Often when you’re resting, you’re recovering in your forearms at the expense of pumping out some random part of your body, like your calves. While I was working 49 in Maple, a friend of mine sent the route. When he got to the kneebar rest before the tough (for me) clip, he set the kneebar, rested, came back onto his arms, shook his calf, and stuck the kneebar right back in to rest some more. It had never occurred to me to shake anything but my arms at a rest until that day! With the shake-the-kneebar beta, I was able to get something back before the tough clip.

I met Wendy in Maple Canyon, land of the kneebars. I learned a lot about resting from this quiet crusher. Here she is cruising 49.

Be Patient

I habitually wear a watch, and I’ve started using it to time my rests. Sometimes it will feel like I’ve rested forever and I’ll look down to see that only 15 seconds have passed. At a no-hands rest, I will hang out as long as 2 or 3 minutes to make sure that I’ve completely recovered. At less-awesome rests, I still try to stay at least a minute. Note: this tip probably won’t work for crack climbers, unless you can find somewhere else to put the watch! ;)

Communicate

Let your belayer know you’ll be resting. Also make sure to communicate clearly and confidently that you are climbing when you exit the rest. You won’t take your belayer by surprise, and you can climb on with confidence, knowing that your belayer is with you.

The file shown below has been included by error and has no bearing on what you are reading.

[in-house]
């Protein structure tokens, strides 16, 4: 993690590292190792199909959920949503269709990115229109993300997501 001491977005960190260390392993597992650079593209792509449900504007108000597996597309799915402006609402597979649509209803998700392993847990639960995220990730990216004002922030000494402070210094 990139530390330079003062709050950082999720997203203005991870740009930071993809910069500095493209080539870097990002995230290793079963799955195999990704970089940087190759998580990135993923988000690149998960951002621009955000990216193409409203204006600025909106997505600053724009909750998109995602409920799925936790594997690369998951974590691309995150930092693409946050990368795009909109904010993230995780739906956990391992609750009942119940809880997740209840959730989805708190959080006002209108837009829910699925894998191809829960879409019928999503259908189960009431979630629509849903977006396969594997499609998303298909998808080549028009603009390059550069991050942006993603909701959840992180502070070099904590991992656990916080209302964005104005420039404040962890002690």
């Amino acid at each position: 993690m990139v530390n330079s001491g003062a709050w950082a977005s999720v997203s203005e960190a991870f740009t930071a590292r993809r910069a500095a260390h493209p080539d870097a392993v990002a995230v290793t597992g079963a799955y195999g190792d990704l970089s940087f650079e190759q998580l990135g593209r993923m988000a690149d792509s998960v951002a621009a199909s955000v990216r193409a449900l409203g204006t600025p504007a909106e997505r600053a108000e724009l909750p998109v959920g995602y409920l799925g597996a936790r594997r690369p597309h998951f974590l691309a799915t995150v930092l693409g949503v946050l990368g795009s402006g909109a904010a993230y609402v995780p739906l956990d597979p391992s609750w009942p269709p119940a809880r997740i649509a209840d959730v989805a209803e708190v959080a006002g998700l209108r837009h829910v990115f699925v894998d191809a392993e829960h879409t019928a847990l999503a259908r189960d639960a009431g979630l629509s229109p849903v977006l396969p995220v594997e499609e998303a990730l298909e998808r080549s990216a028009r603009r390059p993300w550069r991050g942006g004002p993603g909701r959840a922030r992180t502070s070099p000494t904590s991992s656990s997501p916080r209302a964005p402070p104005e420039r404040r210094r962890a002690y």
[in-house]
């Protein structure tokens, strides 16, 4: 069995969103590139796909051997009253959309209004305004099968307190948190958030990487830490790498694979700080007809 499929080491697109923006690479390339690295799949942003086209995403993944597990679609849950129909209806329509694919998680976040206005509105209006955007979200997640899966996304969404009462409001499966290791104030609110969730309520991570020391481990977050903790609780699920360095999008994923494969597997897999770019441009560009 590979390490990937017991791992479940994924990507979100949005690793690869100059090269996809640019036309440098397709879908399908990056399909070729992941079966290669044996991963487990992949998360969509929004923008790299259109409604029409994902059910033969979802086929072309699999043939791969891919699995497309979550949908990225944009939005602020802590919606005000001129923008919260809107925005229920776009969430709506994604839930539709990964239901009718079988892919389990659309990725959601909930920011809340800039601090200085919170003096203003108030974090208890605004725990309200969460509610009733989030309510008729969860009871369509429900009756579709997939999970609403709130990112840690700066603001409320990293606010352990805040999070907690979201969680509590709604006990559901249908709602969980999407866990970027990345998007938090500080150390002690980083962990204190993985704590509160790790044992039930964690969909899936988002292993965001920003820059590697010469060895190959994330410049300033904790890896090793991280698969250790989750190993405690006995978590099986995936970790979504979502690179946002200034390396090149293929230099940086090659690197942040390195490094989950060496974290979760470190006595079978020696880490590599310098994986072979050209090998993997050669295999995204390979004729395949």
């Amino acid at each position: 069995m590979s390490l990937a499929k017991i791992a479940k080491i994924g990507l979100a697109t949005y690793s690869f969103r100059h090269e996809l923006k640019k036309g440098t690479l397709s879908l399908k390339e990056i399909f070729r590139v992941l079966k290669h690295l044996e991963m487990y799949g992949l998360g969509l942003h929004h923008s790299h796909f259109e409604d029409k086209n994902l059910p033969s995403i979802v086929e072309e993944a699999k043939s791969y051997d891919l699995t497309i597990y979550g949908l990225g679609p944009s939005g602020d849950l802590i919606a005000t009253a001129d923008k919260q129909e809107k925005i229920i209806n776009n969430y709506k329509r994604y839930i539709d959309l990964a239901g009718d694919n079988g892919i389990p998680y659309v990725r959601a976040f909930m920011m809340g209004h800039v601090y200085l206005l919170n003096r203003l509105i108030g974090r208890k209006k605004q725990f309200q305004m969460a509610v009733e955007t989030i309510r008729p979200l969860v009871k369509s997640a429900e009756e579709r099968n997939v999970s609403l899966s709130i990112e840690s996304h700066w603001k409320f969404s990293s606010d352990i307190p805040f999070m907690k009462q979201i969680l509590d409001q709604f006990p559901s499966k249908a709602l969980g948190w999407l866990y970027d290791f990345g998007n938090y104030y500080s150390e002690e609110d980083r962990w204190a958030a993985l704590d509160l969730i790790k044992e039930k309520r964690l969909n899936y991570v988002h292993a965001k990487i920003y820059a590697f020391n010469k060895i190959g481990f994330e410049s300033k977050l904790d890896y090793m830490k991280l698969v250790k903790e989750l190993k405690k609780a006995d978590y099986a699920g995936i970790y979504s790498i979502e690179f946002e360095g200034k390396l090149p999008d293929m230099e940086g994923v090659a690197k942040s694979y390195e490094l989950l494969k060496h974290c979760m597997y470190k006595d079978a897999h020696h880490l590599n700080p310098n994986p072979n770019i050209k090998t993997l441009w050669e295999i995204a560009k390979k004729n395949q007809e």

Listen to Your Heart

Sometimes, a rest is not as good as you want it to be. It feels like you’re not getting anything back, you’re stressing out about the moves above you, and all of the sudden it feels like it would be better to just GO already. Don’t give into temptation! If a rest is only slightly decreasing or even just maintaining your pump, it’s still worth it to rest, because you can drop your heart rate back down and establish a good breathing rhythm. This will help you move better after the rest, even if it doesn’t feel like it while you’re resting.

Practice It!

Incorporate resting into your practice or training in the gym. If you do endurance training like ARCing, you are probably taking a few seconds to shake on jugs every once in a while. Challenge yourself to make good use of less-good rests. If you’re on a good jug, try smearing one or both feet. Use a higher foot than is really comfortable, or use a sideways facing jug instead of an upwards facing one. Teach yourself to relax and get something back even in slightly uncomfortable positions.